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Making Music

 

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Making Music contains more of the 'quirky, strange and thought-provoking' for which Cotter has been praised. Angels in various forms proliferate in this collection, musing on mortality, the centrality of art, the fragility and misguidedness of humanity. The book is rounded off with a pair of Celtic epyllia more influenced by Logue's Homer than by Lady Gregory.

 

Reviews

Making Music (Three Spires Press, 64pp. €10), Patrick Cotter’s second full-length collection, is full of inventive mischievousness and idiosyncratic wit. In the Kiddies of Lir we’re told the kiddies’ “necks poured forth like pus congealed”. The Wedding Night of Aoife and Lir becomes a mock-heroic told by Aoife where Lir “snuffled at my girly, unkissed feet”. Any romance is thrown out the window when she reveals that she was “impaled like an apple being cored”. The humour is dark and an iconoclastic heart beats throughout Cotter’s work. The Unembroidered Cloths sends up Yeats’s embroidered cloths of heaven by situating us in an “Underworld” where we “waken to find ourselves/ treading on our nightmares”, while Not Being Kavanagh is a hilarious paean to disenchantment.

Making Music is also saturated with the presence of “angels”. But unlike the glut of angels in American poetry, Cotter’s angels are of a different species altogether. In fact, one particular “Angel” has more in common with Hughes’s “Crow” than any other celestial being: “Angel failed to pack his feathers on his trip to hell”. In these poems, and specifically in Journal of a Failed Angel Whisperer Cotter creates a subversive, impish creature: “Angel beckoned/ and I radiated upwards out of the oven of my body”. A book more of nightmares than dreams, Cotter writes nonetheless that “The undreamt life is not worth living”. An anarchic voice in Irish poetry, Cotter’s new collection is playful, irreverent, and welcome.

- Paul Perry The Irish Times August 2009

Angels are both figures of annunciation and fellow-travellers in a pitiable world. They instruct and suffer, telling the poet home truths and collapsing ‘slumped colourless on the wardrobe’ (‘Journal of a Failed Angel Whisperer’), when the burden of mortality that the poet carries becomes too chthonic and full of ectoplasm. Keeping the company of angels might bring grief to any poet, but Cotter is an adroit and knowing artist; his verse is as likely to be soiled by a passing pigeon as enchanted by ethereal beings. He is, after all, a disciple of German poetry. Rilke was Cotter’s first angel when he was a youthful poet working in Waterstones in Cork, though his language become as dark as a cadaver in a page from Gottfried Benn as he matured. Angels in this book have guarded him from the nest of rats below the diaphragm, from decay and corpses.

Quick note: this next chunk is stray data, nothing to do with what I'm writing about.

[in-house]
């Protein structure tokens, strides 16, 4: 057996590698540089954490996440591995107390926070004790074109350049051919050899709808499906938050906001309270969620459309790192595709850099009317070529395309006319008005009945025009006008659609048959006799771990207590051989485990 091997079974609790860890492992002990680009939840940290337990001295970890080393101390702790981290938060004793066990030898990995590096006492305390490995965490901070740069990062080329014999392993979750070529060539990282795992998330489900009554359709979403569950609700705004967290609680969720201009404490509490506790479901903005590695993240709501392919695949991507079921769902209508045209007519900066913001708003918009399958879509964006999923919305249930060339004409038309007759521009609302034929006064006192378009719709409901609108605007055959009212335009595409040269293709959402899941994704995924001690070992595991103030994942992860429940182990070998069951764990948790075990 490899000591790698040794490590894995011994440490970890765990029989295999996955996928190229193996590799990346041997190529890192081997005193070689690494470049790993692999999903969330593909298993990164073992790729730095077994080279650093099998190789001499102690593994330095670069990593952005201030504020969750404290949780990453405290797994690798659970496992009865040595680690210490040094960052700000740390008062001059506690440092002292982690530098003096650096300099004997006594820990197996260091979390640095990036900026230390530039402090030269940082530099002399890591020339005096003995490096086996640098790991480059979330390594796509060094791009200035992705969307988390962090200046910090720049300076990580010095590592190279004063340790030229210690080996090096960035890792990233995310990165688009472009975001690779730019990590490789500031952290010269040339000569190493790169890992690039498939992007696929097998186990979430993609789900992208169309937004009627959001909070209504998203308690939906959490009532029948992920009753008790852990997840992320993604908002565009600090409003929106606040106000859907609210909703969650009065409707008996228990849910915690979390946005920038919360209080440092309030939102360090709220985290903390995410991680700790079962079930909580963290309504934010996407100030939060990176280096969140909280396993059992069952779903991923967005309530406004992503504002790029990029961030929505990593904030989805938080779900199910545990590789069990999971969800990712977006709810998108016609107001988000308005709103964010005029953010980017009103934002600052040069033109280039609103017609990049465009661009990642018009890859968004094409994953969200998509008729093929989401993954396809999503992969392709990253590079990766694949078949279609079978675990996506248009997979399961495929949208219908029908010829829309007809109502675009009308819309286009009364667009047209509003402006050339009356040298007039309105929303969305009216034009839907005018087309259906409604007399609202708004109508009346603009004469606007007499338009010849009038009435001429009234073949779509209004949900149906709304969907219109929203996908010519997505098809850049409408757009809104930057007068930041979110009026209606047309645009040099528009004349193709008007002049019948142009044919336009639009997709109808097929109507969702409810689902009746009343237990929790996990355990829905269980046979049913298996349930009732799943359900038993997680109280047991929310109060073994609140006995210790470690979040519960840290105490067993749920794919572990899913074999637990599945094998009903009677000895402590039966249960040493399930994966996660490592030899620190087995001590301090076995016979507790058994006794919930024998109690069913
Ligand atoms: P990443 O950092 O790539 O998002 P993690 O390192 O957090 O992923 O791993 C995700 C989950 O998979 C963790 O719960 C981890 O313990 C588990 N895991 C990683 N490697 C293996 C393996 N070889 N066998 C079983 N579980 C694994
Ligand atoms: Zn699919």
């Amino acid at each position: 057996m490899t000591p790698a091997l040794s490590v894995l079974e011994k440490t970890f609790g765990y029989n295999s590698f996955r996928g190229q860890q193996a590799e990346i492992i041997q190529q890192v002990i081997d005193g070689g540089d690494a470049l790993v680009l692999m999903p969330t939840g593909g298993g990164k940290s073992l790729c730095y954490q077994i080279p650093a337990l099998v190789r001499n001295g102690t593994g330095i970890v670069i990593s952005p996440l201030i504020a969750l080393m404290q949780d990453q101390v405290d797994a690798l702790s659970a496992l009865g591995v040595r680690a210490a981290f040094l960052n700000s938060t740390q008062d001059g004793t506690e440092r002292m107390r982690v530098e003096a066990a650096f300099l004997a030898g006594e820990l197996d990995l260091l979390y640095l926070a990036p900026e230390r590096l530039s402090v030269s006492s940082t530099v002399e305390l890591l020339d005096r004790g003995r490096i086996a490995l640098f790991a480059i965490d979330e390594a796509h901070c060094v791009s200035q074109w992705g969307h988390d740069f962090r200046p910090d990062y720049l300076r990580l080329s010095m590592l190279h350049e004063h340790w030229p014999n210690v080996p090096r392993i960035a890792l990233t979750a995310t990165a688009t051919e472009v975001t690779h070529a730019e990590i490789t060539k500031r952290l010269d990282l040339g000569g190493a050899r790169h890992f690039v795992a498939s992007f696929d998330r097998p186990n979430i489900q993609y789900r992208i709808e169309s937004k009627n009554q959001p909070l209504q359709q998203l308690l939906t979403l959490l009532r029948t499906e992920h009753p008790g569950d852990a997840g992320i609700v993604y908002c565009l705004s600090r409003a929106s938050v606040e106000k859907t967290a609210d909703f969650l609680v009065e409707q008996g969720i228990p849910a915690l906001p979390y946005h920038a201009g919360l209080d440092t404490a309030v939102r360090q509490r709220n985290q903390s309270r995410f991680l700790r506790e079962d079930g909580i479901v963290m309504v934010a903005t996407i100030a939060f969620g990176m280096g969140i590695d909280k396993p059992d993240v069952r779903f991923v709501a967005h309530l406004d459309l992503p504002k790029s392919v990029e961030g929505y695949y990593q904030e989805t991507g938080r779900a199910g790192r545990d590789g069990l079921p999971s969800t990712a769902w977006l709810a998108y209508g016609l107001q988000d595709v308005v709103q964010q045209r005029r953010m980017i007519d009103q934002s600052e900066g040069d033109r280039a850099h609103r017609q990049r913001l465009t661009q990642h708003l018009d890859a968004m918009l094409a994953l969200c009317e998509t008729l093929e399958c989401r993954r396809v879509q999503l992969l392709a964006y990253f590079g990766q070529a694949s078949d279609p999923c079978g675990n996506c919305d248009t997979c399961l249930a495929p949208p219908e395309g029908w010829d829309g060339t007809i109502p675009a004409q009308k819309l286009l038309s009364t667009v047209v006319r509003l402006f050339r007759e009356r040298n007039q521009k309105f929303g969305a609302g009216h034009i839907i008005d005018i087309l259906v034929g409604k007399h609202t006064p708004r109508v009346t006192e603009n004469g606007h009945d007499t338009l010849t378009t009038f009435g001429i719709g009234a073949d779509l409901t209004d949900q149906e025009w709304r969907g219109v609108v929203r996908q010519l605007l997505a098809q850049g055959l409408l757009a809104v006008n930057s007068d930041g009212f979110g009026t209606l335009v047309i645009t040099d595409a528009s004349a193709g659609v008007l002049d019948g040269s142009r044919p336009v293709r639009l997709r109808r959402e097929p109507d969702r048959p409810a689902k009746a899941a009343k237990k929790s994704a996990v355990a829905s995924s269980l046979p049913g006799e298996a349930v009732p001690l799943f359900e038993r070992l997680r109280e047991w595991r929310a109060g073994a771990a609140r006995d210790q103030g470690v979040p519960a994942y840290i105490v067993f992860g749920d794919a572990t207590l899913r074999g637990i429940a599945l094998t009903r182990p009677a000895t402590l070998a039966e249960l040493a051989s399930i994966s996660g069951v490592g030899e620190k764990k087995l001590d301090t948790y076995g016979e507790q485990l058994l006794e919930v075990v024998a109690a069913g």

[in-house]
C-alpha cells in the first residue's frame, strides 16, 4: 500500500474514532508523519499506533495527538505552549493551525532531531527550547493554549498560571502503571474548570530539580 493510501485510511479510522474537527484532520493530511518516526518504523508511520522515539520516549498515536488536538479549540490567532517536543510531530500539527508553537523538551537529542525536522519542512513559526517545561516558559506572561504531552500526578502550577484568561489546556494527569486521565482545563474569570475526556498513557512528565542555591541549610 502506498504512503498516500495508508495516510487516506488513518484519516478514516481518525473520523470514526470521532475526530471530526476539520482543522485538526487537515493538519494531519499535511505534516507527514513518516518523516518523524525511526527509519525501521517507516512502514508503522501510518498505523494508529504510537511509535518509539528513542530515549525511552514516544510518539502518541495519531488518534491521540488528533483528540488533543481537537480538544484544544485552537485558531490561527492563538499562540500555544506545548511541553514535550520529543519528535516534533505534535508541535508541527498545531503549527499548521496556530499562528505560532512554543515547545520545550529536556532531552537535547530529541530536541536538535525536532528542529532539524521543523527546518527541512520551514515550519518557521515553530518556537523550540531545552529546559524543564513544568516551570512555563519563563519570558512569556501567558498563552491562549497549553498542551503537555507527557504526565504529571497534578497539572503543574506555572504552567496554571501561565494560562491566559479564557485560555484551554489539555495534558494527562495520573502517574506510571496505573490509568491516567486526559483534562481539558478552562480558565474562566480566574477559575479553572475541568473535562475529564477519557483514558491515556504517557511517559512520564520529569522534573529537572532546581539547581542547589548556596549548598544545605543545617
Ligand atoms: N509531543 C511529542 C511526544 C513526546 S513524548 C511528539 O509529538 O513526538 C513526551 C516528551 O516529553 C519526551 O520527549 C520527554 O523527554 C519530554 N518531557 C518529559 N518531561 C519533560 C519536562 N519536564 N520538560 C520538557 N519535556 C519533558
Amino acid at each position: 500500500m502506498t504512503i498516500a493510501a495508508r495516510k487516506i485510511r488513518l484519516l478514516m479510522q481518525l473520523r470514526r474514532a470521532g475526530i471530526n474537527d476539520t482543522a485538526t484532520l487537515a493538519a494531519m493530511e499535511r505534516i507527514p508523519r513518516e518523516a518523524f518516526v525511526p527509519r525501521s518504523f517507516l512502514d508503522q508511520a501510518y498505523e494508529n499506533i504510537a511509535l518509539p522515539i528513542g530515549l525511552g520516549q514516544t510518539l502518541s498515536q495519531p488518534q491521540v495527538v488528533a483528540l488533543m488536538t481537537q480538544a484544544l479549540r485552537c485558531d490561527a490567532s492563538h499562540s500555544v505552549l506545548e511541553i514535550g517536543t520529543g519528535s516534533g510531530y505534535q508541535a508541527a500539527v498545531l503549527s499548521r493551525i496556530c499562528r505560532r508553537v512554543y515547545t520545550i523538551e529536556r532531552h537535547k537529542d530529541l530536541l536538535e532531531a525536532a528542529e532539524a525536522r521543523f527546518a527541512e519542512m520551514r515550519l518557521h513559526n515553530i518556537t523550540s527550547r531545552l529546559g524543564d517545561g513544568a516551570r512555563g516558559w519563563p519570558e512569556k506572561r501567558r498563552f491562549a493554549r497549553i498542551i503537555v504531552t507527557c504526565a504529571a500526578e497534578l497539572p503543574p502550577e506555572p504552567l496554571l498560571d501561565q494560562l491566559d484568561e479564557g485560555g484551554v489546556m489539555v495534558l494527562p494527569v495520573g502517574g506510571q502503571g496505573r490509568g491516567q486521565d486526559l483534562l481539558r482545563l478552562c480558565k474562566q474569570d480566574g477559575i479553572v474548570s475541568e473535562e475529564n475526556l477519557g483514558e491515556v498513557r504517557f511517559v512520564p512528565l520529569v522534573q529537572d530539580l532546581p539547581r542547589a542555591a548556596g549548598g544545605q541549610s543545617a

And there are other tones in this collection: the title poem’s beautifully paced ironies, the witty excrement in ‘Courthouse Steps’, as well as the provocative rhetoric of ‘On Not Being Kavanagh’ and the vulnerable devotion of ‘So So’ – ‘I could cut the veins in my fingers / they are so soft since touching you’. Making Music is not an easy book to read; but it is sui generis Cotter, quirky, uncompromising and a roar of colour from among the speckled birds of the South.

- Thomas McCarthy Poetry Ireland Review March 2010

 

 

The Hobbyist

Not rich enough to grant himself
a send-off as great as the Emperor Chin,
he decided to treat his baby finger
to a tomb, lavish, bijoux, to die for.
First he dug a trench, huge at one
/seventy-second scale in which to inter
five boxes of unbiodegradable Airfix knights,
swords and lances bristling in ranks.
In a pan in which he had once fluxed pewter ingots
for moulds of  Napoleonic grenadiers
he melted commemorative sovereigns
and once-upon-embargoed krugerrands,
reshaped them into bracelet-charm warhorses and bulls:
offerings for minor toy-town deities.
Forty-seven veterinary thermometers
he snapped in two to extract
enough mercury for a miniature lake
laid-out inside the mausoleum
he carved himself from Connamara marble.
Mock jade idols formed from lumps of desiccated viridian
he arranged in a circle surrounding the soapstone casket
lined with butterfly-motifed  purple silk.
Then he tired of Chinoiserie,
and began to study coffee-table tomes on Egyptology.
He copied varicoloured silhouettes of Amun and Isis,
Horus and a chorus line of nubile,
kohl-eyed lasses with Louise Brooks-style haircuts,
onto panels of modelling balsam,
before slicing the pre-embalmed  thumb of his right hand;
entombing it along with all his skill,
so no finger afterwards
could receive as good a burial.